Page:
Saint Jerome Writing by Caravaggio was created in 1606. The painting is in Galleria Borghese Rome. The size of the work is 112 x 157 cm and is made as an oil on canvas.
The main features are the illusionistic representation of the still life on the table and the power of the red cloak enveloping the white-haired figure of the saint. In this artwork, Saint Jerome is not depicted as a penitent, as is often the case, but rather as a scholar. His head counterbalanced with the skull, he is focused on reading and annotating the sacred passages and symbolically counters the futility of worldly goods. The concept of St. Jerome’s Writing is itself an astonishing achievement, in which the composition and the subject strengthen each other: an aging saint, hectically concentrating on what he has written, extends a twisting hand to the inkwell on the other side of the table, and at the same time points to the skull, a reminder about death, which symmetrically observes him in his very struggle to overcome it. (Read more in Galleria Borghese, Rome)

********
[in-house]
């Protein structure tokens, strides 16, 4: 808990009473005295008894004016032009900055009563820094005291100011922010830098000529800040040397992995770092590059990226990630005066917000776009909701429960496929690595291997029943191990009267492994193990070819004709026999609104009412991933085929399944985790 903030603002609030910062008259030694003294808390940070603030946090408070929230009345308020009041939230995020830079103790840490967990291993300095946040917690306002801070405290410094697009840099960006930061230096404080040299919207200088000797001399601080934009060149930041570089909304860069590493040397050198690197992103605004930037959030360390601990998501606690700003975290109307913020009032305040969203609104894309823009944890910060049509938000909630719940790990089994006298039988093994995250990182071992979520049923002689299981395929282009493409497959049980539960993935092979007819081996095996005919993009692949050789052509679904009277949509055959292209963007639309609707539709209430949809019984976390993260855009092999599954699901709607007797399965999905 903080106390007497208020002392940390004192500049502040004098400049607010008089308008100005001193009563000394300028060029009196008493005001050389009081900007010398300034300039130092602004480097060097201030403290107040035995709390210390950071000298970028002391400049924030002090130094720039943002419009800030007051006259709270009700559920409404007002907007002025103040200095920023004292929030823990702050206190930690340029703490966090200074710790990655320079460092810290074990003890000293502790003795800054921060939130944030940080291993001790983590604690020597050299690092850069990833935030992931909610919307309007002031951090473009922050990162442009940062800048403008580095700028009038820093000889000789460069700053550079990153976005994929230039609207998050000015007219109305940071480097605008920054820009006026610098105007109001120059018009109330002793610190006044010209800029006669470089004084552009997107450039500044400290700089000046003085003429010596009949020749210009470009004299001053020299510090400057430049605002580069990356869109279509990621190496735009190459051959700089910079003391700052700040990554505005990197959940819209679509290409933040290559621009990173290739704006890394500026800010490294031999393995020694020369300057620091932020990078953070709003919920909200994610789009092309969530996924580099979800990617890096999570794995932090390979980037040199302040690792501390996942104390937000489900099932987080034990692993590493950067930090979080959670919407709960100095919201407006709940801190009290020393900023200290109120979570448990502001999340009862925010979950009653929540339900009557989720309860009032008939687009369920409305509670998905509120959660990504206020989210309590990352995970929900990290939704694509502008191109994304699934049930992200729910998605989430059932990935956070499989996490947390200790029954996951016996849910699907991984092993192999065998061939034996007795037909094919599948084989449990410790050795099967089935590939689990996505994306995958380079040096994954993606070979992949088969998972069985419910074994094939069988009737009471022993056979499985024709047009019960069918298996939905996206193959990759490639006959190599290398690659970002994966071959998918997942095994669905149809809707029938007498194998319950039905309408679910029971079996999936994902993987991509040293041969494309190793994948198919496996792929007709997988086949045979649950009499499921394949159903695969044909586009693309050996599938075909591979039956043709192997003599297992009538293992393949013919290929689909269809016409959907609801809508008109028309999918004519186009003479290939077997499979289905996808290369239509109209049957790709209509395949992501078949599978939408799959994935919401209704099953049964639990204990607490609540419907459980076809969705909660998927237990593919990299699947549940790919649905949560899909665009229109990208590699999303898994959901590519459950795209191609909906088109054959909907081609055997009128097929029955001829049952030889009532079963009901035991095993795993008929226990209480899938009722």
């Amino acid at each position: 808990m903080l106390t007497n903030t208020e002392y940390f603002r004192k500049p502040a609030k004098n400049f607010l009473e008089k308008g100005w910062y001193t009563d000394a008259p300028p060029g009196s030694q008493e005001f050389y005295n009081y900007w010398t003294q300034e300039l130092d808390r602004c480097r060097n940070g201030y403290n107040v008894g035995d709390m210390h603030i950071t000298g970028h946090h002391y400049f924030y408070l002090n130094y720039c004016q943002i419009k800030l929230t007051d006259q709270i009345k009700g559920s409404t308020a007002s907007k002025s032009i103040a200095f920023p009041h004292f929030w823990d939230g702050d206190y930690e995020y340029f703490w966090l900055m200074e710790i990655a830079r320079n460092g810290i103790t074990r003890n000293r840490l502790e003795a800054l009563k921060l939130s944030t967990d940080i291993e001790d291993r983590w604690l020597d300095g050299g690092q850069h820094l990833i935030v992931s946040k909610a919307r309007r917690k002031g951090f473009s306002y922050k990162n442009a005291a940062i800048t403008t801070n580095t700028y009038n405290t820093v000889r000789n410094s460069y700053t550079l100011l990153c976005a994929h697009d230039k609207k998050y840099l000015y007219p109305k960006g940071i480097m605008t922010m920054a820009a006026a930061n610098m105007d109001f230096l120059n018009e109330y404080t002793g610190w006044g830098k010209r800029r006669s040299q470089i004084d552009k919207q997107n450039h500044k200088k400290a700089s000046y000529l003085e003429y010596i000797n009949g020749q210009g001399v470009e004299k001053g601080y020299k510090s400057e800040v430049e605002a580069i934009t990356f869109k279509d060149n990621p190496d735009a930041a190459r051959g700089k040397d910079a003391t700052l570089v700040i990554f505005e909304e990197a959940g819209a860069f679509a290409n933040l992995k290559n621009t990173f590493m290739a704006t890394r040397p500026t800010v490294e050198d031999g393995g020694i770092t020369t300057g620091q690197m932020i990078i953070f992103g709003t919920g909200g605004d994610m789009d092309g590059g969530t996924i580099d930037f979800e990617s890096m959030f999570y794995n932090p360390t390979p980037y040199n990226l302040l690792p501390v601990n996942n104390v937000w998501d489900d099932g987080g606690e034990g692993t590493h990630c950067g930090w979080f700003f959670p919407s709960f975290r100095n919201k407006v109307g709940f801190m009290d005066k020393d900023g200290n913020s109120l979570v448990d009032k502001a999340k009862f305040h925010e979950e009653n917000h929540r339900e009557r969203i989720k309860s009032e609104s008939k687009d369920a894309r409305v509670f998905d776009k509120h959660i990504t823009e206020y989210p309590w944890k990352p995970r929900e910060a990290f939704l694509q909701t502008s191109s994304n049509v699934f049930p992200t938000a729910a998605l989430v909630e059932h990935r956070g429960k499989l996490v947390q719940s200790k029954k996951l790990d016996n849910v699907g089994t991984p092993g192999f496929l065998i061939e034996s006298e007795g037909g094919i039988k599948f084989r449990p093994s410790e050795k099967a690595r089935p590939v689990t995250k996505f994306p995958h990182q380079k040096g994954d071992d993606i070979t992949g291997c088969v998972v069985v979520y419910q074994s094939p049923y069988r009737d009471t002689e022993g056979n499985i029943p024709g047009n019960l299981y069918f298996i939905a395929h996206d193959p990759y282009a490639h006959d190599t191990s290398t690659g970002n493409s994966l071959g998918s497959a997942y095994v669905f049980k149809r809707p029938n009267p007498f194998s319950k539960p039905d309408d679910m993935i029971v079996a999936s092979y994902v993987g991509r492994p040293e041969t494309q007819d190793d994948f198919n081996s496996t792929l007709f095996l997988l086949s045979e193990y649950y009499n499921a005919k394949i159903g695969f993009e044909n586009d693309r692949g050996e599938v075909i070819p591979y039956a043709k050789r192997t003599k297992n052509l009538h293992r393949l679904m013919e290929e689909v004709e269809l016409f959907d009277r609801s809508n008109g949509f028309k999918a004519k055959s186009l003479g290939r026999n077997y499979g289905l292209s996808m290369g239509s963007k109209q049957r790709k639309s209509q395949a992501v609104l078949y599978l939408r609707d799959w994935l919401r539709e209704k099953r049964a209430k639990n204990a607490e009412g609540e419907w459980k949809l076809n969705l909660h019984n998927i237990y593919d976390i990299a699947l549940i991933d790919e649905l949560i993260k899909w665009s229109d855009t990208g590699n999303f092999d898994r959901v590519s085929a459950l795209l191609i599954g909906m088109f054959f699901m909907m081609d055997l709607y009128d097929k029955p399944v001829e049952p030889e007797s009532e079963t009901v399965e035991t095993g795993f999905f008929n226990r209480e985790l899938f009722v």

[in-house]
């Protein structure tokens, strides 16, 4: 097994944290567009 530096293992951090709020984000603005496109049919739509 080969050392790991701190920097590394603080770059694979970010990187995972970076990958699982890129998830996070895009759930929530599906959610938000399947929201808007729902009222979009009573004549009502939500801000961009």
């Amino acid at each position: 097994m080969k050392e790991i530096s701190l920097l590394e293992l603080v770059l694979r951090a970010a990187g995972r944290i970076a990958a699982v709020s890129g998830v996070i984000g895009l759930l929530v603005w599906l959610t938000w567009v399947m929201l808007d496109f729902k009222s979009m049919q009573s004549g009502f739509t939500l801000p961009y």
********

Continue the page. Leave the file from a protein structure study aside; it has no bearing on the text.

About the Artist: Italian painter Michelangelo Merisi da Caravaggio was born in Milan. During the final four years of his life he moved between Naples, Malta, and Sicily until his death. His paintings have been characterized by art critics as combining a realistic observation of the human state, both physical and emotional, with a dramatic use of lighting, which had a formative influence on Baroque painting. Caravaggio employed close physical observation with a dramatic use of chiaroscuro that came to be known as tenebrism… Read more